Jimmy Magee, whose extraordinary memory for sports trivia has led to his being dubbed the Memory Man, has the distinction of being the longest-serving sports commentator in the English-speaking world. He started his career in 1956, the year that Ronnie Delany won the 1,500 metres gold medal at Melbourne. He has covered every Olympic Games since 1972 (the London 2012 games were his eleventh!) and every soccer World Cup since 1974. He achieved worldwide notice in Munich in 1972 when he managed to breach security in the Olympic village to cover the terrorist attack on Israeli athletes. This incredible scoop was picked up by CBS in the United States and then by every television station around the world.
Jimmy Magee has been present at the most iconic sporting moments in both world and Irish sport and gives his unique insight into these major sporting moments. He tells how he played five-a-side football with Gert Müller, how he almost came to blows with Nigel Benn, and why he thinks Katie Taylor is Ireland’s greatest contemporary sportsperson.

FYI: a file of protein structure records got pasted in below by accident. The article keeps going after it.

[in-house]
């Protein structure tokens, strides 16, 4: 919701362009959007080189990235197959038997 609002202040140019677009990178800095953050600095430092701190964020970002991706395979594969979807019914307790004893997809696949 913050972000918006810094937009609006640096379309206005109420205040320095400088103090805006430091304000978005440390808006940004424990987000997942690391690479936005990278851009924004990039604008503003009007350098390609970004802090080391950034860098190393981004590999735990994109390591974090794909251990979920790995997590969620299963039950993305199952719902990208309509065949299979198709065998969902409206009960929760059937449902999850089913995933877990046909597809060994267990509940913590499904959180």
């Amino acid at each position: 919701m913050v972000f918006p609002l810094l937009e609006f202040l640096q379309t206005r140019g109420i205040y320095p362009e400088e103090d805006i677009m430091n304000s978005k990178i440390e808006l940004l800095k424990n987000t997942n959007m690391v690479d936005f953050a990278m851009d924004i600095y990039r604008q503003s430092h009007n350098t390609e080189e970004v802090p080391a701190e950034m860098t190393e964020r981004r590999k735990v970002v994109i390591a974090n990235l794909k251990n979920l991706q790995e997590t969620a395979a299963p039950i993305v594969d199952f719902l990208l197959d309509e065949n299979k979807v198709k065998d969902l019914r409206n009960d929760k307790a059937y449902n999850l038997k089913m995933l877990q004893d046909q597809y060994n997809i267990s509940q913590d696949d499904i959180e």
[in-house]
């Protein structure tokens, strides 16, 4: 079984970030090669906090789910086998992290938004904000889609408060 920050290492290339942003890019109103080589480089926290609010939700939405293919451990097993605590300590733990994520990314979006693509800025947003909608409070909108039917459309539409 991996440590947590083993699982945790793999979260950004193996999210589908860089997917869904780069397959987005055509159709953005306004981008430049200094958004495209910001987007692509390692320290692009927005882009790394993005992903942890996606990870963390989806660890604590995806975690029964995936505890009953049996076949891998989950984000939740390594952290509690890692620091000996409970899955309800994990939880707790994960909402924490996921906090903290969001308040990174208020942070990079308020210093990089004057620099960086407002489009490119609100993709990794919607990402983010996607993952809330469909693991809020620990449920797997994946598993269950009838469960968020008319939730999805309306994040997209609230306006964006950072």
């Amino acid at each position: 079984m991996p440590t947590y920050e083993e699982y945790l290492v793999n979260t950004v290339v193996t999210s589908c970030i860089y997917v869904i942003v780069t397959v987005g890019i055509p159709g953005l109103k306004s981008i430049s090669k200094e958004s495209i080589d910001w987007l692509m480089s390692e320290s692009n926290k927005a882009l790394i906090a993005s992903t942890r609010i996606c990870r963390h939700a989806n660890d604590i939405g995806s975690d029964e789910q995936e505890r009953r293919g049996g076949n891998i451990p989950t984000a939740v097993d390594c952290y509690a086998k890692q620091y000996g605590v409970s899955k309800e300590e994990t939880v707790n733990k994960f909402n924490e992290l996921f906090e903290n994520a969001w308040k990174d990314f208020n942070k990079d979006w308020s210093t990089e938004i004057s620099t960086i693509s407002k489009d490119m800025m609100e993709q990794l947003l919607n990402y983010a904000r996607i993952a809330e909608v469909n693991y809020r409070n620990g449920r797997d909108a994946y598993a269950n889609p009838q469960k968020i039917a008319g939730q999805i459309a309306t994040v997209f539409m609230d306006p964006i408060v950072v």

But what is perhaps the most striking aspect of such an accomplished career is how Jimmy managed to find the strength to keep up his cheerful persona on air as he endured immeasurable sorrow in his personal life. His beloved wife, Marie, died unexpectedly in 1989 and his son Paul, himself a footballer and sports broadcaster, tragically lost his battle with motor neurone disease in 2008 at the early age of fifty-one.
Full of anecdotes, humour and poignancy, Memory Man tells all these things and more. This is a frank, open and honest book by one of Ireland’s most beloved national treasures.
Jimmy Magee is an institution in Irish broadcasting life. He was born in New York in 1935. Three years later the family returned to Ireland and settled in the Cooley Peninsula in Co. Louth. Jimmy’s early working experiences were in a pharmacy in Carlingford and as a railway clerk in Greenore. But his dream was always to work in radio, and by 1957 he managed to fulfil that dream.
His varied and much-travelled life, as it evolved, is told in this memoir, including his 11 Olympic Games, 12 FIFA World Cups, 29 European Cup finals, 11 athletics world championships, 30 world title fights and 10 Tours de France.
Jason O’Toole is a well-known journalist, celebrated for his interviews. He is joint author of The End of the Party (with Bruce Arnold) as well as a biography of Brian Cowen.